Who is a candidate for Tooth Crowns?
Grinding your teeth, an improper bite, age, fillings and tooth decay can all be contributing factors in the wearing down, cracking or breakage of your teeth. Dental crowns cover the entire visible surface of your affected tooth and add strength, durability and tooth stability.
Your dentist will usually be able to spot problem areas in your mouth that might lead to tooth damage and a need for crowns. Chewing patterns play a big role as well.
In other instances, crowns are used to replace an actual missing tooth. These crowns are anchored to the teeth on either side, with a bridge section connecting the two crowns. Instead of bridges, single tooth dental implants may be used that eliminate the need for supporting the crowns.
Types of Tooth Crowns
There are basically three types of crowns, those made of gold, ceramic crowns and ceramic-veneered gold crowns. Gold and metal-ceramic crowns are extremely durable and are normally used in molars, where the forces from chewing and grinding are most prevalent. Ceramic crowns are used primarily for front teeth, since they can best resemble the natural tooth color.
Resin and Porcelain Crowns
The new reinforced resin or bonded all-porcelain type of crown has the nicest appearance. This crown can be made from pure ceramic or a new reinforced composite resin, and is almost indistinguishable from natural teeth. The new bonding technology involved provides an exceptional bond your tooth. It is metal-free, and thus satisfies the needs of patients with metal sensitivities. When correcting your back teeth with bonding, the cosmetic dentist will perform a tooth colored onlay. This type of procedure is used to correct only those parts of the tooth that are in need. This is a metal-free procedure.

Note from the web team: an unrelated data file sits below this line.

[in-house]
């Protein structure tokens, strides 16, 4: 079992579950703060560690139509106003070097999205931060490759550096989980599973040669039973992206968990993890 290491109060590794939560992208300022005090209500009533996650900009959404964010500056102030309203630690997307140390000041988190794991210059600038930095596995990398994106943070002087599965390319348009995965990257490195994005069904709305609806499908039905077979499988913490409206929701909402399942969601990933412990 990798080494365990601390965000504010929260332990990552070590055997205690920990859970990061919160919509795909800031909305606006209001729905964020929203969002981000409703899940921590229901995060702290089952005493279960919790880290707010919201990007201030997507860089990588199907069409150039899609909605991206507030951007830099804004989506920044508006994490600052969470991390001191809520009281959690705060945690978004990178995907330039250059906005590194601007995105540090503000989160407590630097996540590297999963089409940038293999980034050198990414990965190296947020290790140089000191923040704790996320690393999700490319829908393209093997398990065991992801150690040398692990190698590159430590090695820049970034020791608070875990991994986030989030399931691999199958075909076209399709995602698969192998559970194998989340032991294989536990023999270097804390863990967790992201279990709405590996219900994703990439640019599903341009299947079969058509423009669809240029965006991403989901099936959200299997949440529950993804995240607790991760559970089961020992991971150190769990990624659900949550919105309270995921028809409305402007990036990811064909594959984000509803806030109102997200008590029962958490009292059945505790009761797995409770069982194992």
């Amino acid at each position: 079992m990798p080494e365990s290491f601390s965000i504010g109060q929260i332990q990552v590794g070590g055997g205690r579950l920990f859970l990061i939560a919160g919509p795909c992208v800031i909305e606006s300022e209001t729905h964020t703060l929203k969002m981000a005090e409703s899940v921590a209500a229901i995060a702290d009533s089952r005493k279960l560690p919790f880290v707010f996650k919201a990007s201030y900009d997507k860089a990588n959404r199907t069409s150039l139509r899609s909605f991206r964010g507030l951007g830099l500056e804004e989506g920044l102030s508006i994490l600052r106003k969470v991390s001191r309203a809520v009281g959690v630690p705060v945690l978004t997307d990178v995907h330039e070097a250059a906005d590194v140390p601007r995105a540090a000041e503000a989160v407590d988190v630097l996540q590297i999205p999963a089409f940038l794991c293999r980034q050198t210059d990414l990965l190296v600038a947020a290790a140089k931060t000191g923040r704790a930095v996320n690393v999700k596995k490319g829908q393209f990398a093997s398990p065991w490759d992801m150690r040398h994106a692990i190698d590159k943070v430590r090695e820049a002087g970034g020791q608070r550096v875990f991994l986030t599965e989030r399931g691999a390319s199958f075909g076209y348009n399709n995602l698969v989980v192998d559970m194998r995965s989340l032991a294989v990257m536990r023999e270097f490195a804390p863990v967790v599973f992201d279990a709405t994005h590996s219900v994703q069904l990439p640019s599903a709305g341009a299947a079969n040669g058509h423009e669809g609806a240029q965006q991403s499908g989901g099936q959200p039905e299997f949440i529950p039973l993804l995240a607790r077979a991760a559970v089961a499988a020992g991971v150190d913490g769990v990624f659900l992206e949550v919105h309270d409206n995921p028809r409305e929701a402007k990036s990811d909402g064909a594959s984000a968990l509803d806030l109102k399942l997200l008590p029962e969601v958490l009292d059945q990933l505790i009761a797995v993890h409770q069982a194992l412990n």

Crowns Made of Gold
Gold crowns are appropriate when appearance is not a priority to you. The gold metal is extremely workable making gold crowns a more precise fit than any other type. While there exists a slight possibility of chipping with porcelain crowns, gold crowns provide no such possibility.
Porcelain and Metal Crowns
For a very natural appearance, porcelain fused to metal crowns are the answer. However, they have a metal substructure and require an opaque below the porcelain. This can make the translucency of natural teeth difficult to replicate. Occasionally a darker line will be visible at the edge of the crown, near to your gum when it recedes with age. An all ceramic crown may also appear more natural is it is translucent as the following picture shows.
Types of Crowns:
Just as there are different types of cars or handbags so too there are different types of crowns. If you have high expectations as to the appearance of the final teeth you would need the most advanced crown type. For example if you are in the public eye and rely on a perfect smile all the time you would be better off getting an all ceramic crown from Da Vinci as they are the world experts in long lasting beautiful teeth. If on the other hand you have weak teeth and are only seeking a basic improvement in appearance you would be ok with a more basic crown type.
Cost of treatment:
Costs vary depending on the type of crown you choose. This fee is tax deductible. Volume discounts are available in certain circumstances. Please check out the Pricing page for full details.